A well-stocked pantry is a great way to ensure that you’ll have most of what you’ll need to cook once you get home and are ready to hit the kitchen. I have many favourite staples that our pantry would never be without. I have listed these extensively in Relish Mama ‘Family’ cookbook, but here I would love to focus primarily on spices.
Spices are the flavour bombs of your pantry. They are also healing and have many health and medical benefits.
Myths and misconceptions about spices
There are many misconceptions regarding spices. Here are a couple that have repeatedly come up in my many years of teaching.
- Spices mean spicy – not the case.
- A well-stocked spice pantry is very expensive – not the case.
- Spices are only for exotic cuisines and dishes – not the case. A spiked spice yoghurt works miracles as a sensational marinade both to tenderise and add flavour to the meat as well as to make the meal so much more memorable.
- Ground spices are best – not always the case. Allow me to elaborate.
Tips for buying and storing your spices
You can buy very reasonably priced seeds and spices from markets and spice bazaars. These speciality stores usually have a higher turnover and most spice jars haven’t been sitting on the shelf for too long. I choose not to buy my spices from supermarkets – although convenient, these spices are inferior and, as is often the case, have lost their real magic.
In most cases, heating or warming the spice releases more flavour and helps them become more fragrant. I buy some spices as whole seeds and toast these in a dry frying pan for just a few minutes. You then remove them when aromatic. These babies can burn, so stay close and continually shake or toss your pan. Once they have cooled, I grind the spices in a cheap coffee grinder that I use solely for this purpose. You can pick these up for as little as $15! And they are a game-changer when it comes to spices. A mortar and pestle is another key tool for working with spices and indeed more therapeutic and romantic. You can choose what works for you.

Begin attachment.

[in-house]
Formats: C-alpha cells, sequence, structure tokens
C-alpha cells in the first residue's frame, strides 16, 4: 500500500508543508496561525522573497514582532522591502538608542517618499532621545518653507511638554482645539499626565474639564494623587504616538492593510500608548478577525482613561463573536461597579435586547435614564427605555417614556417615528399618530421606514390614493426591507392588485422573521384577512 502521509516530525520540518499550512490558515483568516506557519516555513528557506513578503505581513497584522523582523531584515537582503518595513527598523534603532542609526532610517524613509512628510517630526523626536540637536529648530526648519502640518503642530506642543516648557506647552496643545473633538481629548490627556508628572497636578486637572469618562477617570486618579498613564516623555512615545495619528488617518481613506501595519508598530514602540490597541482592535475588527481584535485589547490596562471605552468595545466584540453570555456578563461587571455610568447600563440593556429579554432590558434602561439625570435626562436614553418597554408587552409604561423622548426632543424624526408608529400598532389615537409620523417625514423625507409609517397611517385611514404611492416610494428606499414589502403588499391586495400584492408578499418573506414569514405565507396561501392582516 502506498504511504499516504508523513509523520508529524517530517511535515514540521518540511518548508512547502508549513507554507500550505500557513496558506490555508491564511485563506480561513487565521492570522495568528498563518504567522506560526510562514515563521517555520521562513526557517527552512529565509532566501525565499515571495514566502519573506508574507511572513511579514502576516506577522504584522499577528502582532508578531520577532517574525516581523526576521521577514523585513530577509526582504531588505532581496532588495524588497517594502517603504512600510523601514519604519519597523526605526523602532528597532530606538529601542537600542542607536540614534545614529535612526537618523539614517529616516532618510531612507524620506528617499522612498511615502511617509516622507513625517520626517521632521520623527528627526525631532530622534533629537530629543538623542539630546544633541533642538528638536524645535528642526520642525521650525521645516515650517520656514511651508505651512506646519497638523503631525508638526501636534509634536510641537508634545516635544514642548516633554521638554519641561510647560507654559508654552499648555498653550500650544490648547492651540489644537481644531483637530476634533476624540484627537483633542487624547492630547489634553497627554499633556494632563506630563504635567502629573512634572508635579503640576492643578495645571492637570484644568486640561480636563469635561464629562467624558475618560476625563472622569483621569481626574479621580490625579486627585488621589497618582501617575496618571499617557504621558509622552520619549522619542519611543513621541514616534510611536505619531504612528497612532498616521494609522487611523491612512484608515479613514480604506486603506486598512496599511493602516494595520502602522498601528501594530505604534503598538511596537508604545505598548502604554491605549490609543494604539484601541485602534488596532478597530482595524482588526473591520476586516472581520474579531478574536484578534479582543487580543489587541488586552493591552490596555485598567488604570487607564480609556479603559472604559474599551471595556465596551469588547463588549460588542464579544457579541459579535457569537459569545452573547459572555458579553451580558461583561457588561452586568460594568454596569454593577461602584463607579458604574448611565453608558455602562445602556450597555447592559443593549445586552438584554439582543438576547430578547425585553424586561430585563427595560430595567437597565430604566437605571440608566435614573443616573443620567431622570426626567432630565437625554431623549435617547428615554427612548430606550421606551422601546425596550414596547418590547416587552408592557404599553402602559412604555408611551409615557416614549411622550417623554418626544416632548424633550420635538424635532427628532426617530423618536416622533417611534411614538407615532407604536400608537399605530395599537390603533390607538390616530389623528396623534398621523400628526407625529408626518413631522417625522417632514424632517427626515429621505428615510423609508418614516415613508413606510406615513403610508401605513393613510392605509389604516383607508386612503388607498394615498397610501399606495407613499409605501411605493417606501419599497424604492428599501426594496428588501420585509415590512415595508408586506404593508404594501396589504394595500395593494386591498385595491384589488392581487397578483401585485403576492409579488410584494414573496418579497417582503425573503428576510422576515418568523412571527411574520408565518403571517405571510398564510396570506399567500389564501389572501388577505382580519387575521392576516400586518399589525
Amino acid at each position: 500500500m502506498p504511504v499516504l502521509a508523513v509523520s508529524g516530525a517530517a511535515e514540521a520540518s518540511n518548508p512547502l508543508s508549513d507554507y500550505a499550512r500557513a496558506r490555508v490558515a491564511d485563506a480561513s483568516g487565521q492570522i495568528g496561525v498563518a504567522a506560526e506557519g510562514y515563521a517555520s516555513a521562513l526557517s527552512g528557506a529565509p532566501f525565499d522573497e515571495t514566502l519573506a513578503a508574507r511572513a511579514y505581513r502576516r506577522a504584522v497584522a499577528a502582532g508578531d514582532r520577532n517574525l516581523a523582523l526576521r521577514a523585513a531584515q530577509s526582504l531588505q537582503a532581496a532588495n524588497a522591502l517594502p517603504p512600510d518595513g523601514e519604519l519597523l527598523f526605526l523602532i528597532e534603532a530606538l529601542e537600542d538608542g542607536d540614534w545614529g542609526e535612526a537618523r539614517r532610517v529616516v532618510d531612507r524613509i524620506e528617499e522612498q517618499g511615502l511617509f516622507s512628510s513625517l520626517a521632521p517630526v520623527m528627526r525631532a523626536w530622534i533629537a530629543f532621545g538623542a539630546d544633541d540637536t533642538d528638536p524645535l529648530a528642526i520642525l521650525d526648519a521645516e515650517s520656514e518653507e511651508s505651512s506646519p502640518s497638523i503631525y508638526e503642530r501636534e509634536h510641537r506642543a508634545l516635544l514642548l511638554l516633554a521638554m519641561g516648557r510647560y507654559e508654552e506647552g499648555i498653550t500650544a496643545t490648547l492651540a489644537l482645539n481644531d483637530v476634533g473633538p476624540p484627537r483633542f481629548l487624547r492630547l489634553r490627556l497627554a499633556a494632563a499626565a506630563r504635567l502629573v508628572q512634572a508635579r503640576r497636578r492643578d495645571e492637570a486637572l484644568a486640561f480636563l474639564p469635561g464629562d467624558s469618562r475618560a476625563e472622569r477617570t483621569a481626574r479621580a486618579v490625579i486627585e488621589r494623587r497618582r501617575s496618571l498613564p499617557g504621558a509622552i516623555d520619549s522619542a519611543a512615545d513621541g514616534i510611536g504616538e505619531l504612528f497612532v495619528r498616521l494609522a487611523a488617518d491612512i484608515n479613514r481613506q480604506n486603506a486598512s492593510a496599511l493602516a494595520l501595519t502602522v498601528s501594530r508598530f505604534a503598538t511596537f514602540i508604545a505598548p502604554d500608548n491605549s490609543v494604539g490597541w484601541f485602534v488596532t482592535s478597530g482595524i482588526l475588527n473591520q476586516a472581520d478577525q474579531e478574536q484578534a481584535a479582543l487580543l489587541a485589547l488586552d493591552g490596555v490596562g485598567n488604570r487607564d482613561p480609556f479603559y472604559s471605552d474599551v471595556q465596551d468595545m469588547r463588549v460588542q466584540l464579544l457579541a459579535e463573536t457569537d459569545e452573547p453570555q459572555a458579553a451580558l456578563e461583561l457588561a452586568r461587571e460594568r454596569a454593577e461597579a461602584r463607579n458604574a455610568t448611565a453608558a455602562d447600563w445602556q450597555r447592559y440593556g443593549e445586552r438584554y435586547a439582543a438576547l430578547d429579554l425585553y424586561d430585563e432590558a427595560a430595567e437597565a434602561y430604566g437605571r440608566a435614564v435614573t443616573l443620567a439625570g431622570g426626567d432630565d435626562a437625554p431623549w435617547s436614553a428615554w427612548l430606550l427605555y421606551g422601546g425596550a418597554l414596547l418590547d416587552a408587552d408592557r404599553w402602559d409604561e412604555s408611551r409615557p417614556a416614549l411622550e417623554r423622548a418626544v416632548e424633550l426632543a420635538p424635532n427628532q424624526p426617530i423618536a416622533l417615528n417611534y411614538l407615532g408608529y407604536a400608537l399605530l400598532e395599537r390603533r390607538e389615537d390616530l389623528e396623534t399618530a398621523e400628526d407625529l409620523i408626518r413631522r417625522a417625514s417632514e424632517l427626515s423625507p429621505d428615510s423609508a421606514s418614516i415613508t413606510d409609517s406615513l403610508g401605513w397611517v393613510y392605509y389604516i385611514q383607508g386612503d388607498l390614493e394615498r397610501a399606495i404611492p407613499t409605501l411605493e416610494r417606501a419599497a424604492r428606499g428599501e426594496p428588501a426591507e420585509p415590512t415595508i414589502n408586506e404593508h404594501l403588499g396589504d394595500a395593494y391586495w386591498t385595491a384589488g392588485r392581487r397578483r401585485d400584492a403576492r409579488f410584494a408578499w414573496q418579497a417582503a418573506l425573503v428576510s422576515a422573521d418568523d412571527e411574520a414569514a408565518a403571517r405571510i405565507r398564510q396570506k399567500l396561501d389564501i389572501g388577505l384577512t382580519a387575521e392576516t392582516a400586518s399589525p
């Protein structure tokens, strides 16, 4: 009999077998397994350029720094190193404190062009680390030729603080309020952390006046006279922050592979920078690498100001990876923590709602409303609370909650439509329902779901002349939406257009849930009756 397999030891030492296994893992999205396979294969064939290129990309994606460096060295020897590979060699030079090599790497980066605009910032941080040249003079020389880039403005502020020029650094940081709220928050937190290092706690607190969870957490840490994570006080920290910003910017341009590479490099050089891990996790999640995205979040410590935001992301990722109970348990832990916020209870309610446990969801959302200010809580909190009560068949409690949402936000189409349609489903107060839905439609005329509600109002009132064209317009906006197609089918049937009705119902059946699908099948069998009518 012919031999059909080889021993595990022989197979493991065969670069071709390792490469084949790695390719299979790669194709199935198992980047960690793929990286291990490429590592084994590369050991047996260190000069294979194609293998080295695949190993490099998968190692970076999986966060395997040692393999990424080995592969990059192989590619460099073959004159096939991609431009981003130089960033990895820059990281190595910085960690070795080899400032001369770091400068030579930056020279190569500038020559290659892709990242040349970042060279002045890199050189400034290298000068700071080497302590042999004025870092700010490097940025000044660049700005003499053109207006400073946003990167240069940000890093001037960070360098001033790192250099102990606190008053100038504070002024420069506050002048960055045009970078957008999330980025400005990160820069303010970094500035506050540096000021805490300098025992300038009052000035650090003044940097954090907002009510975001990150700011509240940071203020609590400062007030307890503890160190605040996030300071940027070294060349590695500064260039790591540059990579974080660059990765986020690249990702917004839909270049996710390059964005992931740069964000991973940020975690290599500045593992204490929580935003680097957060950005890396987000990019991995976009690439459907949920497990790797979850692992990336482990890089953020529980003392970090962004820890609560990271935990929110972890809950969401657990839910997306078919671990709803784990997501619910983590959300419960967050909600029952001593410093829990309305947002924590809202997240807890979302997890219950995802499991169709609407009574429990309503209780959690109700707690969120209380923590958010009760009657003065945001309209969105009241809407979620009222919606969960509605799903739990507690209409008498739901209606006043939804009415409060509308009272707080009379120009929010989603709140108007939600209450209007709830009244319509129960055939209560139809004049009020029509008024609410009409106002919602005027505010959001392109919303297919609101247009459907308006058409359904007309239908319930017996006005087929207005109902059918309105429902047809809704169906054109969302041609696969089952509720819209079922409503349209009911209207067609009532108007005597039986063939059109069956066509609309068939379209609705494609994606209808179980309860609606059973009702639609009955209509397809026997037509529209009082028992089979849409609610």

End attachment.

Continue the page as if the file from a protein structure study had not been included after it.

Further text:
Store your spices in airtight containers or jars in a cool and dry place, away from direct bright light.
Placing spices such as saffron and whole dried chillies in warm water before using can make an incredible difference to taste. Saffron “blooms” and releases flavour into the liquid. Make sure to use both the saffron strands and the soaking liquid. For chillies, these can be pounded or blended with the liquid into a paste or left until they’re soft enough to chop before using.
My Spice Essentials
These are the ingredients that I use time and time again and that I couldn’t live without (well, I guess, technically I could, but things would not be as tasty around here).
Add gradually to your stocks and reap the rewards of having a kitchen resource that makes it easy to enjoy simple food – full of flavour, every day of the week.
Salt and spices
- Chilli – flakes, dried and chilli powder (Aleppo is my latest love. They give an aromatic zing and a mild smoky heat).
- Cinnamon – ground & quills
- Fennel seeds
- Mint flakes
- Mustard seeds
- Nigella seeds
- Paprika – Spanish smoked paprika
- Ras el hanout
- Salt – Murray River salt flakes
- Whole black peppercorns